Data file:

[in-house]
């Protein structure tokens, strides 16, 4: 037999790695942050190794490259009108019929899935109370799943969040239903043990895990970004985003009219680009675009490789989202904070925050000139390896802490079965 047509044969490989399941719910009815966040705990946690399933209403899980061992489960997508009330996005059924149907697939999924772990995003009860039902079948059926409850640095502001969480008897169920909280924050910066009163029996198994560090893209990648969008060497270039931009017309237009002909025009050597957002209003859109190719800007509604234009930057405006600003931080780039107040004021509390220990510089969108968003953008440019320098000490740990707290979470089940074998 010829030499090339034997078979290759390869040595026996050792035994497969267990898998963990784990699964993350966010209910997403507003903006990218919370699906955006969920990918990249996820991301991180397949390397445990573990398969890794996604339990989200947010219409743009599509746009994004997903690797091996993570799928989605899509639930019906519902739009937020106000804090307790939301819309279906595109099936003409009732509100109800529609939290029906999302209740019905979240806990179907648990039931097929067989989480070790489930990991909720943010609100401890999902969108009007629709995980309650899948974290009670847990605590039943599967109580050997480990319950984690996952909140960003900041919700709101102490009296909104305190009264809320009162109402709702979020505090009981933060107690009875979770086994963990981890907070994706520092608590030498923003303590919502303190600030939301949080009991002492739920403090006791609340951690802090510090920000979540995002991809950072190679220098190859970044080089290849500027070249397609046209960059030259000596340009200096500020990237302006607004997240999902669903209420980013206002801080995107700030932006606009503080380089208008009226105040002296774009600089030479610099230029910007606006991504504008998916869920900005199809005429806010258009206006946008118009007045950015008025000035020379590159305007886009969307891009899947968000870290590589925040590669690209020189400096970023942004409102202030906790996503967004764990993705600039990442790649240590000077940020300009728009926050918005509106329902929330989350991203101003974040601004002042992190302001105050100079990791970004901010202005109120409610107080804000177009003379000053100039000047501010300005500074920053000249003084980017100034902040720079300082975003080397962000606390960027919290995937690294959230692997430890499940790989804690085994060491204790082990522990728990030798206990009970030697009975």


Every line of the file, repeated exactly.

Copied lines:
[in-house]
């Protein structure tokens, strides 16, 4: 037999790695942050190794490259009108019929899935109370799943969040239903043990895990970004985003009219680009675009490789989202904070925050000139390896802490079965 047509044969490989399941719910009815966040705990946690399933209403899980061992489960997508009330996005059924149907697939999924772990995003009860039902079948059926409850640095502001969480008897169920909280924050910066009163029996198994560090893209990648969008060497270039931009017309237009002909025009050597957002209003859109190719800007509604234009930057405006600003931080780039107040004021509390220990510089969108968003953008440019320098000490740990707290979470089940074998 010829030499090339034997078979290759390869040595026996050792035994497969267990898998963990784990699964993350966010209910997403507003903006990218919370699906955006969920990918990249996820991301991180397949390397445990573990398969890794996604339990989200947010219409743009599509746009994004997903690797091996993570799928989605899509639930019906519902739009937020106000804090307790939301819309279906595109099936003409009732509100109800529609939290029906999302209740019905979240806990179907648990039931097929067989989480070790489930990991909720943010609100401890999902969108009007629709995980309650899948974290009670847990605590039943599967109580050997480990319950984690996952909140960003900041919700709101102490009296909104305190009264809320009162109402709702979020505090009981933060107690009875979770086994963990981890907070994706520092608590030498923003303590919502303190600030939301949080009991002492739920403090006791609340951690802090510090920000979540995002991809950072190679220098190859970044080089290849500027070249397609046209960059030259000596340009200096500020990237302006607004997240999902669903209420980013206002801080995107700030932006606009503080380089208008009226105040002296774009600089030479610099230029910007606006991504504008998916869920900005199809005429806010258009206006946008118009007045950015008025000035020379590159305007886009969307891009899947968000870290590589925040590669690209020189400096970023942004409102202030906790996503967004764990993705600039990442790649240590000077940020300009728009926050918005509106329902929330989350991203101003974040601004002042992190302001105050100079990791970004901010202005109120409610107080804000177009003379000053100039000047501010300005500074920053000249003084980017100034902040720079300082975003080397962000606390960027919290995937690294959230692997430890499940790989804690085994060491204790082990522990728990030798206990009970030697009975």